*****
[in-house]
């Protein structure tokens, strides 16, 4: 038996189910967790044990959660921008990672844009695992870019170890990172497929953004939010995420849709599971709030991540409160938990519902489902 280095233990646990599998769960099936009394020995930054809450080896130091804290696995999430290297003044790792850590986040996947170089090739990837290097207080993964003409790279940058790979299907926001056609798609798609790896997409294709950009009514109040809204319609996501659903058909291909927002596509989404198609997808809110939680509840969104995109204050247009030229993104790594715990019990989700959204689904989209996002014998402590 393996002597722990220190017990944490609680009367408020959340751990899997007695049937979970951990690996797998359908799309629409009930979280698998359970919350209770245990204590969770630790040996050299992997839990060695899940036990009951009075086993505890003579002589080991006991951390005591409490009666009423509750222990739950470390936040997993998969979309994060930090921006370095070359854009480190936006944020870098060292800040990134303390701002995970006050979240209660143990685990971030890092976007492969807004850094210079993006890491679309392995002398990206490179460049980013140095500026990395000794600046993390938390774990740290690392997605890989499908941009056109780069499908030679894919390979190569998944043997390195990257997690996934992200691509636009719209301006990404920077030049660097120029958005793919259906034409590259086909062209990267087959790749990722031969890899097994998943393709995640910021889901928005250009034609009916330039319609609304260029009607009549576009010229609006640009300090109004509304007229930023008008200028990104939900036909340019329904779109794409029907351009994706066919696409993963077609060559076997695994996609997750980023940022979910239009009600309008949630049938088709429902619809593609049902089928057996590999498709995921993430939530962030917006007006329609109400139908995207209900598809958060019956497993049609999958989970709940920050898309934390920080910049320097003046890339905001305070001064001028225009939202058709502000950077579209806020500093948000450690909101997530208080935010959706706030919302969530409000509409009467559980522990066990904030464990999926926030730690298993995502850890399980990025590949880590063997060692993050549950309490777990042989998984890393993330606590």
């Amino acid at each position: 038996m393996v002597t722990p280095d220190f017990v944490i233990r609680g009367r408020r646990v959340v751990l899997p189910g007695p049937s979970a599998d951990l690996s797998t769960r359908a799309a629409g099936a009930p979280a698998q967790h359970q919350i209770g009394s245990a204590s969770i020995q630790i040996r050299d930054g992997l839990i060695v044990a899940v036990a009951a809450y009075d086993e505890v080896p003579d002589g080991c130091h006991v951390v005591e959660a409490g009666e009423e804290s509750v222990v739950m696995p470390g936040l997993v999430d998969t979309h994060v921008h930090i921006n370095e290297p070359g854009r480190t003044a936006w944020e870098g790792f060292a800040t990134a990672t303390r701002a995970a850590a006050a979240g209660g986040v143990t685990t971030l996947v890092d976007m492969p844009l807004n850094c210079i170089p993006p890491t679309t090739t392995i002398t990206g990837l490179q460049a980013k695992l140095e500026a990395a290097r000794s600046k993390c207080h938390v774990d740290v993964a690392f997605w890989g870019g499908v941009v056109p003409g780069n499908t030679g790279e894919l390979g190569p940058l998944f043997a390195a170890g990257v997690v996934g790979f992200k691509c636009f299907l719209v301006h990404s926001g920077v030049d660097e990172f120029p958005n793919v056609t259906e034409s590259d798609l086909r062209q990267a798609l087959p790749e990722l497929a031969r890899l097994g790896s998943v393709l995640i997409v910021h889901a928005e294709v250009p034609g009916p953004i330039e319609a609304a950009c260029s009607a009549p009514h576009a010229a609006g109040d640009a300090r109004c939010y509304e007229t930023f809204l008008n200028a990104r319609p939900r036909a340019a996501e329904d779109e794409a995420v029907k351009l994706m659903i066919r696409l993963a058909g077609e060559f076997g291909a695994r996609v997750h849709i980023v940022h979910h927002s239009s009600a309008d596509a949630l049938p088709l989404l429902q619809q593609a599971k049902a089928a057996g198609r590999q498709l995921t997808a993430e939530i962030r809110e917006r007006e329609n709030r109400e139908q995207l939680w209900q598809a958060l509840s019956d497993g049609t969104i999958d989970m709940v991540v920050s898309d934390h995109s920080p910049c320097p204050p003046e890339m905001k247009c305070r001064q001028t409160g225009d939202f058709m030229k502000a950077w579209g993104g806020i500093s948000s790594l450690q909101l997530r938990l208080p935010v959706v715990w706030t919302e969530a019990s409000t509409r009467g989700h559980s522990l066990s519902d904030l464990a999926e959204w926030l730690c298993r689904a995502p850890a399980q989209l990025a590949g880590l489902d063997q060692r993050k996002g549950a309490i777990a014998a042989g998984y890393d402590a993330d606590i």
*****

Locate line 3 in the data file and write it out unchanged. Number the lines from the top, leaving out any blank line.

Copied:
């Amino acid at each position: 038996m393996v002597t722990p280095d220190f017990v944490i233990r609680g009367r408020r646990v959340v751990l899997p189910g007695p049937s979970a599998d951990l690996s797998t769960r359908a799309a629409g099936a009930p979280a698998q967790h359970q919350i209770g009394s245990a204590s969770i020995q630790i040996r050299d930054g992997l839990i060695v044990a899940v036990a009951a809450y009075d086993e505890v080896p003579d002589g080991c130091h006991v951390v005591e959660a409490g009666e009423e804290s509750v222990v739950m696995p470390g936040l997993v999430d998969t979309h994060v921008h930090i921006n370095e290297p070359g854009r480190t003044a936006w944020e870098g790792f060292a800040t990134a990672t303390r701002a995970a850590a006050a979240g209660g986040v143990t685990t971030l996947v890092d976007m492969p844009l807004n850094c210079i170089p993006p890491t679309t090739t392995i002398t990206g990837l490179q460049a980013k695992l140095e500026a990395a290097r000794s600046k993390c207080h938390v774990d740290v993964a690392f997605w890989g870019g499908v941009v056109p003409g780069n499908t030679g790279e894919l390979g190569p940058l998944f043997a390195a170890g990257v997690v996934g790979f992200k691509c636009f299907l719209v301006h990404s926001g920077v030049d660097e990172f120029p958005n793919v056609t259906e034409s590259d798609l086909r062209q990267a798609l087959p790749e990722l497929a031969r890899l097994g790896s998943v393709l995640i997409v910021h889901a928005e294709v250009p034609g009916p953004i330039e319609a609304a950009c260029s009607a009549p009514h576009a010229a609006g109040d640009a300090r109004c939010y509304e007229t930023f809204l008008n200028a990104r319609p939900r036909a340019a996501e329904d779109e794409a995420v029907k351009l994706m659903i066919r696409l993963a058909g077609e060559f076997g291909a695994r996609v997750h849709i980023v940022h979910h927002s239009s009600a309008d596509a949630l049938p088709l989404l429902q619809q593609a599971k049902a089928a057996g198609r590999q498709l995921t997808a993430e939530i962030r809110e917006r007006e329609n709030r109400e139908q995207l939680w209900q598809a958060l509840s019956d497993g049609t969104i999958d989970m709940v991540v920050s898309d934390h995109s920080p910049c320097p204050p003046e890339m905001k247009c305070r001064q001028t409160g225009d939202f058709m030229k502000a950077w579209g993104g806020i500093s948000s790594l450690q909101l997530r938990l208080p935010v959706v715990w706030t919302e969530a019990s409000t509409r009467g989700h559980s522990l066990s519902d904030l464990a999926e959204w926030l730690c298993r689904a995502p850890a399980q989209l990025a590949g880590l489902d063997q060692r993050k996002g549950a309490i777990a014998a042989g998984y890393d402590a993330d606590i």